“I enjoy playing the audience like a piano.” – Alfred Hitchcock (A-Z Quotes)
YouTube content creators can be considered performance artists. They create their art, their videos, and whether the videos are created digitally or a recording of live action, they are a performance of sorts. The content creators deal with all sorts of factors other artists do, such as audience reaction. Part of the attraction of YouTube is that the creators are free to express themselves. However, as Melissa Hillman points out, “Every professional knows there’s no such thing as “total artistic freedom.” We always must work within certain parameters.” (Hillman) For YouTubers, the audience is a major parameter. If the content creator can’t attract an audience, they won’t be successful. And by the time they do have a faithful following, they have created a brand for themselves. After that, they have to cater to their audience in order to maintain that following.
“A person’s position in society and the prestige of impression management can be paramount, but it can also be considered a conniving game.” (Norris) One of the struggles Youtubers face is maintaining an ‘authentic’ image, while still creating content their viewers want. In essence, the artist has to present an image that appears to be the ‘real’ them, even if the artist grows as a person and moves on. This can cause problems, or it can aid the artist. In several cases, YouTubers have chosen to open their life to the public eye. But does that have an effect on their life? Is the life they show on camera actually reality, or a version of reality carefully crafted to give an illusion of reality? And how does the dynamic created in such an artificial way affect viewers? “In regard to the social implications, impression management allows people to carefully craft and construct their public perception. In some cases, in order to obtain a favorable public or social appearance, a person must alter and falsify their persona. The social implications of impression management are not always negative, but there is a fine line between the positive and negative aspects.” (Norris). YouTubers have to be careful, as does any artist, that their art stays separate from their life. As we seen in many TV celebrities, such as the Kardashians, this can be extremely difficult.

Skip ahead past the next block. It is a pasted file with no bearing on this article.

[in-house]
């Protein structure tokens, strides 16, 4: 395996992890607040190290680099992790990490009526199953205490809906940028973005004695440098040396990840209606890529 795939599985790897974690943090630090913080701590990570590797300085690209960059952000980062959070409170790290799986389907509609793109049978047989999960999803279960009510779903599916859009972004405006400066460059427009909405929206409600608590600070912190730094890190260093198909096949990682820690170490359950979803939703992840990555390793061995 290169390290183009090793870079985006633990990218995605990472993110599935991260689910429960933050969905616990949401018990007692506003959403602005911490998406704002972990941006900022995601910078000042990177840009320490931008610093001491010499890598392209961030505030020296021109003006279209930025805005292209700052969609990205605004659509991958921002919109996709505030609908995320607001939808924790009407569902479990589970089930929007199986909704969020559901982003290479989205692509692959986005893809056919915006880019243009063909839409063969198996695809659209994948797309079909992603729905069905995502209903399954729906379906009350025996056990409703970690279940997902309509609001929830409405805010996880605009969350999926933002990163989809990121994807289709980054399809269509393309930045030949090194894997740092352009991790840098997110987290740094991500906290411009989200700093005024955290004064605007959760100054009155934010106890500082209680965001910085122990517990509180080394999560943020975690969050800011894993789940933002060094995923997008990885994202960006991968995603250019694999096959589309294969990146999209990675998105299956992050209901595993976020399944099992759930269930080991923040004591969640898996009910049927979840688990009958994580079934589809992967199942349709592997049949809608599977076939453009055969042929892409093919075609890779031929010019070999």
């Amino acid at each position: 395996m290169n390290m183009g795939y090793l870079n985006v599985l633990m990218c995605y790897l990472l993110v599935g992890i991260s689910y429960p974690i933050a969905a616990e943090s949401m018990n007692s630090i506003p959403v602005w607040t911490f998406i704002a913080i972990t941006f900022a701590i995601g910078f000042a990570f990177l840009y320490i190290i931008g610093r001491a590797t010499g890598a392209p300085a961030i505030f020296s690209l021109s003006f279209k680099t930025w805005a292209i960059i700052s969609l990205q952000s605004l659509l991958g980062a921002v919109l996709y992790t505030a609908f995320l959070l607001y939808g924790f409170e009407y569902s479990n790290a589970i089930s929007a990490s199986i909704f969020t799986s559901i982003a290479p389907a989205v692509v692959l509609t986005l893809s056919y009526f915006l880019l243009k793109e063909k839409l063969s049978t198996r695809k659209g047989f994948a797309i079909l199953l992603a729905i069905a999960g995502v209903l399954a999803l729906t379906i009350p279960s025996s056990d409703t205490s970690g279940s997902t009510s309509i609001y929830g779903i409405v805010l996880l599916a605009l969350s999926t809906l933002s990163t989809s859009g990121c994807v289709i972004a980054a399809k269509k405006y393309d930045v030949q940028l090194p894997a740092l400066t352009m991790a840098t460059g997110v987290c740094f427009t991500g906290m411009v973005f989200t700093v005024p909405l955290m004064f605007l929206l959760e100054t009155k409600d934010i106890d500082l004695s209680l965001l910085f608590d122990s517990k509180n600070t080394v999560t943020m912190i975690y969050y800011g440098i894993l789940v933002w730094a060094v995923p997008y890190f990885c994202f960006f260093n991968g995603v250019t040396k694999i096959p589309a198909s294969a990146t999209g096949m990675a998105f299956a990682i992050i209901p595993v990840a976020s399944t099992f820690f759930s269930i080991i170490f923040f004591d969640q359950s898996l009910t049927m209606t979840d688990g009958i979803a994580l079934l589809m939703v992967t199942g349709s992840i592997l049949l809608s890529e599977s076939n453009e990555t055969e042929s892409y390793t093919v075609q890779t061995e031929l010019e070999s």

“The social constraints we work within are never questioned, and usually framed in terms of audience response– a joke your audience won’t find funny, public controversy that could impact sales, or a scene that evokes a hostile audience response, which is entirely dependent on your social context.” (Hillman)
This post is kind of incomplete, just thoughts and such.